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January 14, 2011

EDSAC computer to be rebuilt at Bletchley Park

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by Darren Allan

The computer boffins at Bletchley Park are all set to rebuild the EDSAC computer.

EDSAC stood for Electronic Delay Storage Automatic Calculator, and when it was built in 1949, it was was one of the first commercial stored-program computers ever constructed.

Sir Maurice Wilkes was the architect of the room-sized machine, which used mercury delay lines for memory, and vacuum tubes for logic, along with punched tape and a teleprinter for input and output respectively.

Sir Wilkes died at the beginning of last month, aged 97, but now Bletchley Park will recreate his early computer. The rebuild will apparently take three years, according to a BBC report, and has a budget of some £250,000.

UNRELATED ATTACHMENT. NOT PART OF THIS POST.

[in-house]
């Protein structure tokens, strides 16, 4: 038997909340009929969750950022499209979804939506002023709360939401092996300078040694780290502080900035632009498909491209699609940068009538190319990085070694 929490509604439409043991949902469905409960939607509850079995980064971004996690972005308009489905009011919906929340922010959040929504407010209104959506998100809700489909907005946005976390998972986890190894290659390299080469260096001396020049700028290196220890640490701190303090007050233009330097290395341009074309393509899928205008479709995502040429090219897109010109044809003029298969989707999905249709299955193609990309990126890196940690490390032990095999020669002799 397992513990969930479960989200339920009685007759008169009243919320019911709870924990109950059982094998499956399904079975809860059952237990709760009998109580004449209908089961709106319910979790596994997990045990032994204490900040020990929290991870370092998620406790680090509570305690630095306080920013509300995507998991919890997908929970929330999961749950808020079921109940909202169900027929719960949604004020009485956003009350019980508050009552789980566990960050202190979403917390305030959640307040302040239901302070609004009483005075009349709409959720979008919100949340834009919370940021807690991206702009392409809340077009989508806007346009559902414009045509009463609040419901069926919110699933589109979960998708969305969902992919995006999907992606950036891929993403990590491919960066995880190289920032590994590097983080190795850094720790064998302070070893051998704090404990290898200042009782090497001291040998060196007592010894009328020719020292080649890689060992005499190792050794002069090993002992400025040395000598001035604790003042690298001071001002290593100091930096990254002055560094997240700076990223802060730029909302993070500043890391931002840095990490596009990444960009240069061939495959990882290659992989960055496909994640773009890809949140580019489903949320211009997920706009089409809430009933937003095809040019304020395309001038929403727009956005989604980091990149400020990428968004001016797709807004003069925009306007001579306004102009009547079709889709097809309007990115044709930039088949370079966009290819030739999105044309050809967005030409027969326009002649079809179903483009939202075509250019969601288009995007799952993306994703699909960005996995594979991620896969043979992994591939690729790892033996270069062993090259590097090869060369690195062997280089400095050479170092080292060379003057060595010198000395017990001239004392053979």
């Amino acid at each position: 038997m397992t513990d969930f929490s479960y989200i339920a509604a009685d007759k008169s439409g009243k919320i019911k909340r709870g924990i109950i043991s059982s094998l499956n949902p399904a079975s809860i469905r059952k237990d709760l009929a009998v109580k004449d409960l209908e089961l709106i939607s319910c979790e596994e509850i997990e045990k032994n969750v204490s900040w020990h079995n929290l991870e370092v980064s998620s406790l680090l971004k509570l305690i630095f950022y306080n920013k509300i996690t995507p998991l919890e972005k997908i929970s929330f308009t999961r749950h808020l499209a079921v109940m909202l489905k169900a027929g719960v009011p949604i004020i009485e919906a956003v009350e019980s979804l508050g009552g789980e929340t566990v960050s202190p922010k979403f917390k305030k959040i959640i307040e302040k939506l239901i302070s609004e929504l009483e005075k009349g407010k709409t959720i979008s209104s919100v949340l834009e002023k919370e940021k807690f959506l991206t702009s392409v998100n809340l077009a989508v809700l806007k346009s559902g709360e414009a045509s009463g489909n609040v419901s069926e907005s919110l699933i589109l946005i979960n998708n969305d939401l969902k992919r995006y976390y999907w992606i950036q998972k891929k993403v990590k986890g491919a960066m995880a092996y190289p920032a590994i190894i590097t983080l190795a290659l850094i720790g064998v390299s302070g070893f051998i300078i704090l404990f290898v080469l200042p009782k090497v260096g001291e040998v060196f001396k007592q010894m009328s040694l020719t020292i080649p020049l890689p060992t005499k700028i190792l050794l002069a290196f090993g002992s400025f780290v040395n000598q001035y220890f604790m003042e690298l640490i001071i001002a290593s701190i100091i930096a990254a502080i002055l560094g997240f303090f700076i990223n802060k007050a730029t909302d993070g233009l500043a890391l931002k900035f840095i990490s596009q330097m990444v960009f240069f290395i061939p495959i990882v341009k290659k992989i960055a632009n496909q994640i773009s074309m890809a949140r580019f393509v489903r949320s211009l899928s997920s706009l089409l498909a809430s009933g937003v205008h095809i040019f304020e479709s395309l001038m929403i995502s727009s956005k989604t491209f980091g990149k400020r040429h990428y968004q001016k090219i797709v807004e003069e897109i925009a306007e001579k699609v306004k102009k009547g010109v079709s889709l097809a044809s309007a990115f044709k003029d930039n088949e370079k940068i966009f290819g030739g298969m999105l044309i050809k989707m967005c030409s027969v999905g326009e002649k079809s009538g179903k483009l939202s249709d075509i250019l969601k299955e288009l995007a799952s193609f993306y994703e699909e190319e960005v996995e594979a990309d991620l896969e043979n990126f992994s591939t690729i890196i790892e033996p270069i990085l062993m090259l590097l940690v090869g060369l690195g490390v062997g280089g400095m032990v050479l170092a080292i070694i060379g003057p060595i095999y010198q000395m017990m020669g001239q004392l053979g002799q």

It should be a pretty faithful replica, aside from one notable element – the mercury delay lines, which won’t be allowed these days due to obvious health and safety issues. Wilkes lived back in simpler days when mercury was just fine to use, and folks slept on asbestos pillows.

The scientists will have to find another substance to substitute for mercury.

Bletchley has previously restored other aged British computers, such as the Harwell Machine, or WITCH, a far cooler acronym than EDSAC (until you discover it stands for Wolverhampton Instrument for Teaching Computing from Harwell, which rather diminishes that cool factor).

Story link: EDSAC computer to be rebuilt at Bletchley Park

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